No matter what role you are interviewing for, most likely these questions will be asked, and a good interviewer will follow up with more specific “why” type questions, to make sure your answer is sincere.
Tell me about yourself?
This is an open question, the interviewer not really looking to hear your life story, rather he is interested to see how you communicate and learn more about you from a career perspective.
Start with overall statement about who you are (career wise)
“I’m a technology program manager with a strong background in enterprise software development and process improvement”
“I’m IT professional with over 15 years of global support management. I built global support organizations that operate in a very dynamic and high performing environments, supporting global customers with a very strict Service – Level – Agreements.”
Then move to describe your professional experience in the last 3-4 years that is relevant to the role you are interviewing for.
If you are currently employed, expect the interviewer to ask – why do you want to leave?
If you want to leave because you are looking for higher compensation, this is fine, but probably not something the interviewer will appreciate much.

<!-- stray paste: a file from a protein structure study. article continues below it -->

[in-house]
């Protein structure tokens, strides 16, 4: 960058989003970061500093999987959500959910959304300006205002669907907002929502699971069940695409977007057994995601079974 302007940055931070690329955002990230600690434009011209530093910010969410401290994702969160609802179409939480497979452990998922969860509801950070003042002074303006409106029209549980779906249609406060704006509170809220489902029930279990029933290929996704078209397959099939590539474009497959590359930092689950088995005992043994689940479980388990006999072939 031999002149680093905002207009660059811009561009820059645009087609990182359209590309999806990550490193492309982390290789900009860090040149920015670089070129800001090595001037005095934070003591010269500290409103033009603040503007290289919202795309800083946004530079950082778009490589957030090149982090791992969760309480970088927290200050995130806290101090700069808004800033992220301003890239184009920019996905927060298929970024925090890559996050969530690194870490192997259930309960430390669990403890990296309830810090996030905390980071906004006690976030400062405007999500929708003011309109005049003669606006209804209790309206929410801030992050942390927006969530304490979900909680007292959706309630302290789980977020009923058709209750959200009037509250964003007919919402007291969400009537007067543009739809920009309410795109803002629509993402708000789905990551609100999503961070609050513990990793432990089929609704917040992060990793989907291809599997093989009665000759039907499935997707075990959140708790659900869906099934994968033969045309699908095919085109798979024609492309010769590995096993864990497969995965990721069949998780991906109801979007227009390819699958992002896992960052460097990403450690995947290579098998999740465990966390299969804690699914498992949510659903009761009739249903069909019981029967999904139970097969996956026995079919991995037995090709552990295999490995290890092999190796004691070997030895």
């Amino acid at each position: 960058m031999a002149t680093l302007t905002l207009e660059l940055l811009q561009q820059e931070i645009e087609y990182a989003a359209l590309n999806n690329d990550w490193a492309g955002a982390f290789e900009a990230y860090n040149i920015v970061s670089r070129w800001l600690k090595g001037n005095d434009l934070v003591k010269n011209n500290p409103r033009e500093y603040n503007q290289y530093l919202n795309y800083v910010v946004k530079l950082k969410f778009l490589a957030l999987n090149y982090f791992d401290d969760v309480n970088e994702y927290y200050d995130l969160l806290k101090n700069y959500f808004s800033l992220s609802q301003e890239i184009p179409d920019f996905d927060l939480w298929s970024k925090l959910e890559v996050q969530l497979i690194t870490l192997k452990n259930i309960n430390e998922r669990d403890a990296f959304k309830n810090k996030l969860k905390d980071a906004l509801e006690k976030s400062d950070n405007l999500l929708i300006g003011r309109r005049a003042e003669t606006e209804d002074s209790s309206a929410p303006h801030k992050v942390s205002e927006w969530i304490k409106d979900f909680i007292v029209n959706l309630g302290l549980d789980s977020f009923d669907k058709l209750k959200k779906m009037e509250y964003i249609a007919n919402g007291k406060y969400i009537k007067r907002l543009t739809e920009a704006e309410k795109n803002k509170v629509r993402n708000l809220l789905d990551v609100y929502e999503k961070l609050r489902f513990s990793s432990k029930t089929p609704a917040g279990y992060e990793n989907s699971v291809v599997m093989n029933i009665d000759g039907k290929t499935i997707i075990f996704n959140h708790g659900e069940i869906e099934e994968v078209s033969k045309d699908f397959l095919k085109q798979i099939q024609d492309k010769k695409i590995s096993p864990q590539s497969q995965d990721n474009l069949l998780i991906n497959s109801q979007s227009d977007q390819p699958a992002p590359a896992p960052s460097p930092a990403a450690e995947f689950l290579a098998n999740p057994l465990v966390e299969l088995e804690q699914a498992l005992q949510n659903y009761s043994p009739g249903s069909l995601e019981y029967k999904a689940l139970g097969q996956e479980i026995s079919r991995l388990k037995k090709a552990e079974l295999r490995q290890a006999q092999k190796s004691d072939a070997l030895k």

You don’t want to be negative or complain about your current employer.
You can start by saying something along the lines of: I have been with company A for 3 years, I gained good experience working with great people on few challenging projects, I’m now in a point to look for other opportunities where I can continue my professional growth.
I’m looking to join a company that is dynamic, growing, invest in their employees and support opportunities for change and growth.
This is when you want to switch to talk about the organization you are interviewing for and describe the reason that you are interested in this opportunity. It can be a professional area that you have passion for, industry you want to specialize in, organization values that you appreciate and that align with your values. You can also mention that you are following this organization for quite some time, and excited to hear about all the new initiatives, products and services that the company is developing.
Following the introduction questions, the interviewer will have a set of professional questions to evaluate your knowledge and specific experience for the role you are interviewing for.
Most likely, at the end of the interview, the last question will be - do you have any questions for me?
Asking questions at the end of the interview is highly important and can demonstrate your understanding of the role, and your interest to learn more and to move forward. If you are truly interested in this role you should have at least one question, try to keep it under three, being respectful to interviewer’s time.
Example of questions to consider:
What are the key challenges and opportunities the business is facing this year?
How would you measure success for the team and for this role?
How fast are you looking to fill this position?
I hope to be considered to move forward, if so, what is the next step?
There are different ways to answer these questions, most importantly, stay positive, energetic, and genuinely provide answers that reflect your values and goals.